When temperatures drop to 68F (20C) and below, Florida’s native manatees make their way toward warmer waters, and that means the months of January and February are peak viewing season. Freshwater springs and rivers generally remain above 71F (22C), attracting these gentle mammals in their hundreds, and due to the clarity of many of their gathering grounds, it is truly a spectacular sight to behold. Where can you find them? Here are the Top 5 viewing spots:
1) Crystal River is an ideal location, and the absolute best place to seek out Florida’s gentle giants from a landside vantage point is Three Sisters Spring, one of three springs that feeds into Kings Bay at Crystal River. The water is crystal-clear (hence the river’s name), and there is a walkway that surrounds Three Sisters Spring, with an inlet connecting it to the river. Kayakers are not allowed into the spring area during manatee season, so you’ll have a perfect view, often of hundreds of manatees gathered together. In fact, Crystal River is known as the largest gathering point for manatees in the whole of the United States.
Kayaks and pontoon boat tours can be hired for a closer view of the manatees in the river, though they are not allowed to enter Three Sisters Spring. But for the absolute best view—and some unforgettable photos!—you’ll want to get right in the water for a snorkelling encounter with these spectacular animals.
Manatee swims are by reservation only, so be sure to book in advance. Your ATD Florida Adventure Tour—Swim with Manatees also includes breakfast, lunch, an airboat and pontoon boat ride, and admission to another fantastic place to view manatees, which is:
2) Homosassa State Wildlife Park. The iconic “sea cow” can be seen year-round here, along with other native Florida wildlife, including black bears, roseate spoonbills, panthers, cougars and bobcats. While it may look like a zoo with superbly landscaped, natural habitats, this is actually a rehabilitation centre for injured and orphaned animals. The park has a large freshwater spring, dubbed “The Fish Bowl,” where manatees can be viewed underwater, and there are plenty of kid-orientated experiences, terrific educational programmes, and a concessions court and gift shop as well.
3) Blue Springs State Park has been designated as a manatee refuge, and the half-mile boardwalk around Blue Springs Run offers terrific viewing. There is a nature walk for strolling along the river, and, in winter months, you may find hundreds of manatees seeking relief in the Saint John’s River’s warmer waters. A bonus here is the boardwalk’s interpretive displays, with information about the history of the area’s flora and fauna.
The river varies from somewhat brackish to ultra-clear, and sea cows can easily be seen the full length of the springs, along with a wonderful variety of native and introduced fish, gators, shorebirds and more. While swimming, snorkelling and kayaking are allowed outside manatee season, winter and early spring visitors are restricted to the walkway along the river. But fear not; there are lots of overlooks, and crowds are somewhat lighter on weekdays.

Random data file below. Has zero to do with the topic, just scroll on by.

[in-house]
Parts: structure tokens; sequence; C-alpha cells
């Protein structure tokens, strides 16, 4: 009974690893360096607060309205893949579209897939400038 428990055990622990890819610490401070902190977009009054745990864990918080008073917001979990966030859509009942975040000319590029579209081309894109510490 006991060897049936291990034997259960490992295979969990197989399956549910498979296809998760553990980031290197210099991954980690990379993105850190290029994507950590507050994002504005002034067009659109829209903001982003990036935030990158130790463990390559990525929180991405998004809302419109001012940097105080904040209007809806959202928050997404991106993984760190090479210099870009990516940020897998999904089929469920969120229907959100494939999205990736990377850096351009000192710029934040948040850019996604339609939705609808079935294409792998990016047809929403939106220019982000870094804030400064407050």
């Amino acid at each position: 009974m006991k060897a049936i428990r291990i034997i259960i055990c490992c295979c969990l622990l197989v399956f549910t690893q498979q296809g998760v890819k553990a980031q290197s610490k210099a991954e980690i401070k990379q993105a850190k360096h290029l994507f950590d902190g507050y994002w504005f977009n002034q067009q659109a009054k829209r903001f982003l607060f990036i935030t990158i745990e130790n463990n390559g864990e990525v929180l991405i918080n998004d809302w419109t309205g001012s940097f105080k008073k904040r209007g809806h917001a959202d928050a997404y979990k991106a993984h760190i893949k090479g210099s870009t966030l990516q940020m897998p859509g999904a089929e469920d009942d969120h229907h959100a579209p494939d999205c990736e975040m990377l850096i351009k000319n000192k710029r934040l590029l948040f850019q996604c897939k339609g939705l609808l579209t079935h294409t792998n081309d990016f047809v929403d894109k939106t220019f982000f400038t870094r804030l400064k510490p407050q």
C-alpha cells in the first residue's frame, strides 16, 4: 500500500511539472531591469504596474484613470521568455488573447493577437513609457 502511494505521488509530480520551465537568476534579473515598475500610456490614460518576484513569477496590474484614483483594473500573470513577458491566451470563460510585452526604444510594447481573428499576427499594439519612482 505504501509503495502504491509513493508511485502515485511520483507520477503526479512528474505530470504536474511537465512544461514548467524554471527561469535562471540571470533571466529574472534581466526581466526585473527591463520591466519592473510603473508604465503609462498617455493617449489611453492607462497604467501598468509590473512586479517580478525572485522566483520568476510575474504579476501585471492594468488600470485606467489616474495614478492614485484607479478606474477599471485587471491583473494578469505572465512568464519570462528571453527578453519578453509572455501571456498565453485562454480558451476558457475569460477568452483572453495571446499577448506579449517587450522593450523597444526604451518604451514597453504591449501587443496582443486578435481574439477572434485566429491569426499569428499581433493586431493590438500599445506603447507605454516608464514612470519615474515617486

4) Although it isn’t their natural environment, SeaWorld has a superb manatee viewing area, and, even more importantly, they have a rescue centre that is especially active in cooler months. Every year there are manatees who, for various reasons, don’t make it to the warmer waters and suffer a potentially life-threatening condition known as ‘cold stress’. SeaWorld’s rescue team is always on call when manatees run into trouble, providing veterinary care and a warm, secure place for their gigantic patients to recover until they are able to be returned to the wild. On the rare occasion a manatee cannot be returned to its former territory and is deemed un-releasable by the U.S. government, SeaWorld makes room for it for the duration of its life. An expert is on hand at the Manatee Rehabilitation area to answer any and all questions.
5) Other locations for viewing manatees near Orlando include Weeki Wachee Springs State Park, where kayak hire is available for one-way, three-hour excursions along the clear shallows of the Weeki Wachee River, and it’s all downstream, so it’s an easy paddle. Shuttle vans will return you to your starting point.
Less reliable for sightings, but within easy reach from Kennedy Space Center, is Merritt Island State Park’s Haulover Canal, at the junction of the Indian River and Mosquito Lagoon (don’t be put off by the lagoon’s name; this is winter we’re talking about, and the mozzies are nowhere to be seen…or felt). Simply park your hire car in the small car park (it’s free) and take a very short stroll to the dedicated Manatee Observation Deck overlooking the river. It’s a popular spot, and it can get crowded at weekends, so weekdays are your best bet, ideally after a day at the Space Center.
What if you’re not visiting during Florida’s cooler months? Don’t worry. It is possible to see manatees any time of the year, though not in the enormous numbers you’ll see in winter, and not as reliably in any one location. However, they do have their favourite grazing grounds, and many of Florida’s coastal boat tours trundle around the sea grass areas with an eye toward possible viewings, though it is more likely you’ll see a head, a tail, or a cute, whiskery muzzle poking above the water as the manatee takes a breath, rather than seeing the whole animal. Again, booking a Manatee Swim greatly increases your chances of seeing several of these curious creatures up close, especially mothers with youngsters who aren’t quite ready to take to the open water.
As Florida residents, we’re extremely protective of our “gentle giants,” who should never be approached, harassed, or fed, but we’re equally eager for visitors to observe this iconic animal in the wild, and now is the perfect time to add them to your upcoming Orlando plans.
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